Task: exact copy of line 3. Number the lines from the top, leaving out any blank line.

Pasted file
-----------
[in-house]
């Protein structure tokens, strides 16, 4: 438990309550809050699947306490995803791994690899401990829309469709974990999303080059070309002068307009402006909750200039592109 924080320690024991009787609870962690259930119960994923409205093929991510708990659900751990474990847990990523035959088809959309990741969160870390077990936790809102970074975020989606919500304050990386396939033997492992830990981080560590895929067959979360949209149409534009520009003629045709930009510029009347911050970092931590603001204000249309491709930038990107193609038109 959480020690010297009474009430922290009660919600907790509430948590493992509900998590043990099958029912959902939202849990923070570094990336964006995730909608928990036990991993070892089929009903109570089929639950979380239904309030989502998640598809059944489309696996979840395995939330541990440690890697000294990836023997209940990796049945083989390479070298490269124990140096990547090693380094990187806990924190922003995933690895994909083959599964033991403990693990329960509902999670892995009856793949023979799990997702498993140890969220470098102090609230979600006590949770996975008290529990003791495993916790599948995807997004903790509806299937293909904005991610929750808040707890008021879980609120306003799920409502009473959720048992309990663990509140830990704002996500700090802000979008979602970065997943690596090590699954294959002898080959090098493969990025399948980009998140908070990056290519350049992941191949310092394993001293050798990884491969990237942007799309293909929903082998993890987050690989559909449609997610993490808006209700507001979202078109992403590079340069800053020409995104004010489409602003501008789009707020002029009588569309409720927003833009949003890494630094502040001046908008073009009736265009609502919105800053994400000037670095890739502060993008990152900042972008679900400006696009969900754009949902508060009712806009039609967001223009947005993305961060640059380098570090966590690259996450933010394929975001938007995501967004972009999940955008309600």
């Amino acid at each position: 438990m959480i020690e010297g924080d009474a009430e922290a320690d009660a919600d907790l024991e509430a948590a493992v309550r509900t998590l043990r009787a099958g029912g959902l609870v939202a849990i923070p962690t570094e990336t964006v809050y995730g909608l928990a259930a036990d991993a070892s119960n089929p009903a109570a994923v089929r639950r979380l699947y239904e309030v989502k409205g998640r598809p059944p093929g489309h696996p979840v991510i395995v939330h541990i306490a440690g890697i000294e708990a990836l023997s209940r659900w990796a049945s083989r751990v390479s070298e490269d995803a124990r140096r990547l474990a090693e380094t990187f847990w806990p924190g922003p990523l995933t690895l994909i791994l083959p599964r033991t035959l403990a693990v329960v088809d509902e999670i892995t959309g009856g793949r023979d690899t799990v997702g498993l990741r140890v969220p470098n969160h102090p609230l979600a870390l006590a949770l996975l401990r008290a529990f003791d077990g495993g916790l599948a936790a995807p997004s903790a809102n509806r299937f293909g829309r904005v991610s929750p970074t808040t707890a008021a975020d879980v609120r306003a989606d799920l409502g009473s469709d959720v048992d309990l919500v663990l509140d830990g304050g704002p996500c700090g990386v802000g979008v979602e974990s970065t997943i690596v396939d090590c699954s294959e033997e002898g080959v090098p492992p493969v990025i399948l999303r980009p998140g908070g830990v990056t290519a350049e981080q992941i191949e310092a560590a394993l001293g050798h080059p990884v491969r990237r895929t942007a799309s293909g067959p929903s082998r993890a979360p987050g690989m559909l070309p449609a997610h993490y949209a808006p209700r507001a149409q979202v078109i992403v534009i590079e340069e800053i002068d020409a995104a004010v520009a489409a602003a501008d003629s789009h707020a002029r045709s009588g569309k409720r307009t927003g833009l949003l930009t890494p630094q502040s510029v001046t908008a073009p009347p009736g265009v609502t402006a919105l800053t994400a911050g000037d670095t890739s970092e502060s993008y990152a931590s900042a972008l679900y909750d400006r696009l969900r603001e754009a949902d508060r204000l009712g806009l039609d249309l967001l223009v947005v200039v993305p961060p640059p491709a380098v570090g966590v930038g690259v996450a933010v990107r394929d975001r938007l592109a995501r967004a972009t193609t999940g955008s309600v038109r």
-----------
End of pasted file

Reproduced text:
């Amino acid at each position: 438990m959480i020690e010297g924080d009474a009430e922290a320690d009660a919600d907790l024991e509430a948590a493992v309550r509900t998590l043990r009787a099958g029912g959902l609870v939202a849990i923070p962690t570094e990336t964006v809050y995730g909608l928990a259930a036990d991993a070892s119960n089929p009903a109570a994923v089929r639950r979380l699947y239904e309030v989502k409205g998640r598809p059944p093929g489309h696996p979840v991510i395995v939330h541990i306490a440690g890697i000294e708990a990836l023997s209940r659900w990796a049945s083989r751990v390479s070298e490269d995803a124990r140096r990547l474990a090693e380094t990187f847990w806990p924190g922003p990523l995933t690895l994909i791994l083959p599964r033991t035959l403990a693990v329960v088809d509902e999670i892995t959309g009856g793949r023979d690899t799990v997702g498993l990741r140890v969220p470098n969160h102090p609230l979600a870390l006590a949770l996975l401990r008290a529990f003791d077990g495993g916790l599948a936790a995807p997004s903790a809102n509806r299937f293909g829309r904005v991610s929750p970074t808040t707890a008021a975020d879980v609120r306003a989606d799920l409502g009473s469709d959720v048992d309990l919500v663990l509140d830990g304050g704002p996500c700090g990386v802000g979008v979602e974990s970065t997943i690596v396939d090590c699954s294959e033997e002898g080959v090098p492992p493969v990025i399948l999303r980009p998140g908070g830990v990056t290519a350049e981080q992941i191949e310092a560590a394993l001293g050798h080059p990884v491969r990237r895929t942007a799309s293909g067959p929903s082998r993890a979360p987050g690989m559909l070309p449609a997610h993490y949209a808006p209700r507001a149409q979202v078109i992403v534009i590079e340069e800053i002068d020409a995104a004010v520009a489409a602003a501008d003629s789009h707020a002029r045709s009588g569309k409720r307009t927003g833009l949003l930009t890494p630094q502040s510029v001046t908008a073009p009347p009736g265009v609502t402006a919105l800053t994400a911050g000037d670095t890739s970092e502060s993008y990152a931590s900042a972008l679900y909750d400006r696009l969900r603001e754009a949902d508060r204000l009712g806009l039609d249309l967001l223009v947005v200039v993305p961060p640059p491709a380098v570090g966590v930038g690259v996450a933010v990107r394929d975001r938007l592109a995501r967004a972009t193609t999940g955008s309600v038109r």